Trust me I am not “gaslighting apologia for a lame Committee” that who “through staff, collect an immense amount of information”. I am desirous of both J6 and DoJ to get their shit together and do their fucking best at sharing evidence and communication to bring the likes of trump, bannon, stone, jones, jordan, and every other coconspirator convicted in a court law for Seditious Conspiracy. That was basically broadcast on live TV.

  12. earlofhuntingdon says:

    The Committee either always expected to cooperate fully with DoJ or it didn’t. If it didn’t, why not? If it did, what’s the source of these apparent potentially destructive delays?

    What the Committee has provided to date has been insufficient, late and ill-organized. One would assume that with a Democratic Committee and House leadership, it could have had whatever resources it needed. Did it not have them or not use them? Did politics or poor management play an important role?

    The loss of the House and, therefore, control over the Committee was always a possibility: the majority party in a mid-term election routinely loses bigly. Preparations were needed; they were apparently insufficient.

    After the loss of the House, this Committee, in particular, should have had staff working overtime to finish its work and copy or send it to DoJ and/or the Senate, given that a GOP House would certainly bury or lie about it. The preparations seem inadequate.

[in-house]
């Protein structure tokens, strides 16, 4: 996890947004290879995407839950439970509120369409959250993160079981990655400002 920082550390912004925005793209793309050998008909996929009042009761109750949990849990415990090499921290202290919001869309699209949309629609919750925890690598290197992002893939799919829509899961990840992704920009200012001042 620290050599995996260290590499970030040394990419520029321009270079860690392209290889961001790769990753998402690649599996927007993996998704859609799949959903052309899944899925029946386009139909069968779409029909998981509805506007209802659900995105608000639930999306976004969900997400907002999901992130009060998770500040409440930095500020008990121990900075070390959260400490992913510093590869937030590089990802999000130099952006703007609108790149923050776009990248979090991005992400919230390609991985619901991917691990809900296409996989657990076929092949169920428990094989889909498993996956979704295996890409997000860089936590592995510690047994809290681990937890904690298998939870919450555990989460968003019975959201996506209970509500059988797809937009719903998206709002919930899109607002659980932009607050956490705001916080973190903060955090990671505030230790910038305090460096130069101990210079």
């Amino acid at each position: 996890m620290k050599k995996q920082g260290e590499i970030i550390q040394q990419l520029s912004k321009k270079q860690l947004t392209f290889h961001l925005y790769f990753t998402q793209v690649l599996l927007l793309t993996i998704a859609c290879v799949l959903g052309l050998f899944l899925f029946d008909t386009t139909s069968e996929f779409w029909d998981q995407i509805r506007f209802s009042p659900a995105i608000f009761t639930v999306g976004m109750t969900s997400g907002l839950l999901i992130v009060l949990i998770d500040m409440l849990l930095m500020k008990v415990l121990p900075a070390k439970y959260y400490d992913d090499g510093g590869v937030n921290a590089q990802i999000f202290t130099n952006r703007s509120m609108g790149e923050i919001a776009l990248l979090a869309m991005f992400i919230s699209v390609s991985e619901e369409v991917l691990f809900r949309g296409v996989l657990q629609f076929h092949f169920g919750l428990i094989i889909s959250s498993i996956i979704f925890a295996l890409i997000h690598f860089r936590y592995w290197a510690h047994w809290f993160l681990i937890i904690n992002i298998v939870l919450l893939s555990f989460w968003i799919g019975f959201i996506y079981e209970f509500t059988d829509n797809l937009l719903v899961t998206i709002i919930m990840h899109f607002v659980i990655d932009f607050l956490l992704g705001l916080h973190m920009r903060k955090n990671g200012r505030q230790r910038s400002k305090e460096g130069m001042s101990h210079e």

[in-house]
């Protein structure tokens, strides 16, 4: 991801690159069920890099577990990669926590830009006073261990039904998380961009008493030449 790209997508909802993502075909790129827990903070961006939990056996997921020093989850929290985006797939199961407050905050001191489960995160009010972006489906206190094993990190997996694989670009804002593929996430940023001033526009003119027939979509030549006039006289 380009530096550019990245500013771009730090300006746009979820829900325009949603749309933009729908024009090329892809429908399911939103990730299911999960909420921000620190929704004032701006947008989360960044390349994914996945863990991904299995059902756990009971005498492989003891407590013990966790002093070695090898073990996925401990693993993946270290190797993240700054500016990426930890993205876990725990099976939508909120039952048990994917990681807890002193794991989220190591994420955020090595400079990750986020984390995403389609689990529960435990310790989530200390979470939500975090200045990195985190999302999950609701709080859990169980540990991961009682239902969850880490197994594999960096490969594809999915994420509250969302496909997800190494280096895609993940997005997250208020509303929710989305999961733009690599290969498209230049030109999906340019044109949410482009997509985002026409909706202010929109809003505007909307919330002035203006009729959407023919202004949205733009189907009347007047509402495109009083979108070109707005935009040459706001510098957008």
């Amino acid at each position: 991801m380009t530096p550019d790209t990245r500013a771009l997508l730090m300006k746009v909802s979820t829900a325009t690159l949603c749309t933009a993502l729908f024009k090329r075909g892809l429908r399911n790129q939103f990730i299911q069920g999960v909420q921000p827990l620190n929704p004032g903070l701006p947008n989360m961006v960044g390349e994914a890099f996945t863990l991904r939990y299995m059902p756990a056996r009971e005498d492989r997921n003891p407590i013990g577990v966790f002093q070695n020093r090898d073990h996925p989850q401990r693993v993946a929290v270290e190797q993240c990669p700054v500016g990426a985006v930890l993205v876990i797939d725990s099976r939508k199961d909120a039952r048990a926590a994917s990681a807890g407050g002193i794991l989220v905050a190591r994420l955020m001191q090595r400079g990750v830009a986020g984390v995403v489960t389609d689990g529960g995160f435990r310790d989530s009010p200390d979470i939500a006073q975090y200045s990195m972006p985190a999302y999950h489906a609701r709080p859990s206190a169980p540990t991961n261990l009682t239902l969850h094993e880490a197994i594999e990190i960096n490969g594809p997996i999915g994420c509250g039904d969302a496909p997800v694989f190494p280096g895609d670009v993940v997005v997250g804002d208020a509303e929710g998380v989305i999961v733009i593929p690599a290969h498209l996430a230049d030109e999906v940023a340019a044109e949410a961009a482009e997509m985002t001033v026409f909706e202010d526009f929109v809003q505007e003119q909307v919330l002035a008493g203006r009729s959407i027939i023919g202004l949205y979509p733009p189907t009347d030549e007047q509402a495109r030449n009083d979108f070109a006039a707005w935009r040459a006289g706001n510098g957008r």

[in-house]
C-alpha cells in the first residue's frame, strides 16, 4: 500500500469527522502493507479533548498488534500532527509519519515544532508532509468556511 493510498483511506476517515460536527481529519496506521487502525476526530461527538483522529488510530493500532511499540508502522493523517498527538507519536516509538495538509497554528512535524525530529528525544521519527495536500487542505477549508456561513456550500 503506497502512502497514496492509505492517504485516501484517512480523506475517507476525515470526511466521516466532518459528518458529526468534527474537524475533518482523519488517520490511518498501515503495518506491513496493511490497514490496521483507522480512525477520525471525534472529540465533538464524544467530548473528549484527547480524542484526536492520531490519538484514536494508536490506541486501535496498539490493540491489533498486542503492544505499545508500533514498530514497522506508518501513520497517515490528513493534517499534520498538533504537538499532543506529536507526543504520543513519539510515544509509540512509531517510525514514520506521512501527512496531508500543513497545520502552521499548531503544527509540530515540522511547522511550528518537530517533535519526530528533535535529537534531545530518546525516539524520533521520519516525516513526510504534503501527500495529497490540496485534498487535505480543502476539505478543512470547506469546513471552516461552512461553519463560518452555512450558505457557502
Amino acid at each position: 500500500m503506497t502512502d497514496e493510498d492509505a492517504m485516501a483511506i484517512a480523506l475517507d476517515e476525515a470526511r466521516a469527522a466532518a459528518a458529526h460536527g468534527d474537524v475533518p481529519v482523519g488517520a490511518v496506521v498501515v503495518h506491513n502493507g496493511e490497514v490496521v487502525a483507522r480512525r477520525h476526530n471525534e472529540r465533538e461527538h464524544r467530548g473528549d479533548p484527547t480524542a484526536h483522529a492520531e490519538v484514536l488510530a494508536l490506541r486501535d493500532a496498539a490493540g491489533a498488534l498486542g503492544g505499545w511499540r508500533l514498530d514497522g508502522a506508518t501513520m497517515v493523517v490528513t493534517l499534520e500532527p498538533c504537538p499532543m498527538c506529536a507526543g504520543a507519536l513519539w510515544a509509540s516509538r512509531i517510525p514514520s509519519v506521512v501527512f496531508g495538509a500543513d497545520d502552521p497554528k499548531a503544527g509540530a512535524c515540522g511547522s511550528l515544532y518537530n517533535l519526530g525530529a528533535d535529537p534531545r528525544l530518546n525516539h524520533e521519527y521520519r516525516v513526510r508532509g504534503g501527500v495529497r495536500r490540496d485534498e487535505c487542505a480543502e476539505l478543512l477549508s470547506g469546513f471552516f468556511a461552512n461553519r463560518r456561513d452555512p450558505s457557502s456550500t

Especially burdensome is that many staffers working for this Committee will lose their jobs immediately after the holidays, presumably with little more than a handshake for thanks. Only the most dedicated or financially independent would be working flat out to finish this work by January 2nd, instead of focusing on the next job that will pay their rent in exorbitantly priced DC.

    • Rayne says:

      Please recall the committee disbands 30 days after the final report. We don’t actually know right now when the last paycheck to committee staffers will be, let alone if there is any residual work product to be completed between now and disbandment which wasn’t necessary to the final report, or may end up in an annex.

      • bmaz says:

        Please recall that is entirely meaningless once the GOP has control of the House, and it does not even matter if there is a Speaker set yet.

        • Rayne says:

          Read the mission, counselor. It says nothing about the end of the term. It only addresses the disposition of records under the Speaker. Here, I’ll spoon feed it to you:


          (a) Termination.—The Select Committee shall terminate 30 days after filing the final report under section 4.

          (b) Disposition Of Records.—Upon termination of the Select Committee—

          (1) the records of the Select Committee shall become the records of such committee or committees designated by the Speaker; and

          (2) the copies of records provided to the Select Committee by a committee of the House under section 6(a) shall be returned to the committee.

          Funding for this committee was already allocated under the previous budget.

      • earlofhuntingdon says:

        Doesn’t seem responsive. Do you think the Goopers will keep any staff beyond January 3rd if they can help it? They want to shut it down and corrupt its work.

        Besides, and as you note, the Committee disbands within 30 days after issuing its final report, which is an outside time limit. Jobs are going away and nobody who has any choice waits until the last day, unless they already have somewhere else to go. But that only deals with part of the motivation for this staff.

    • Peterr says: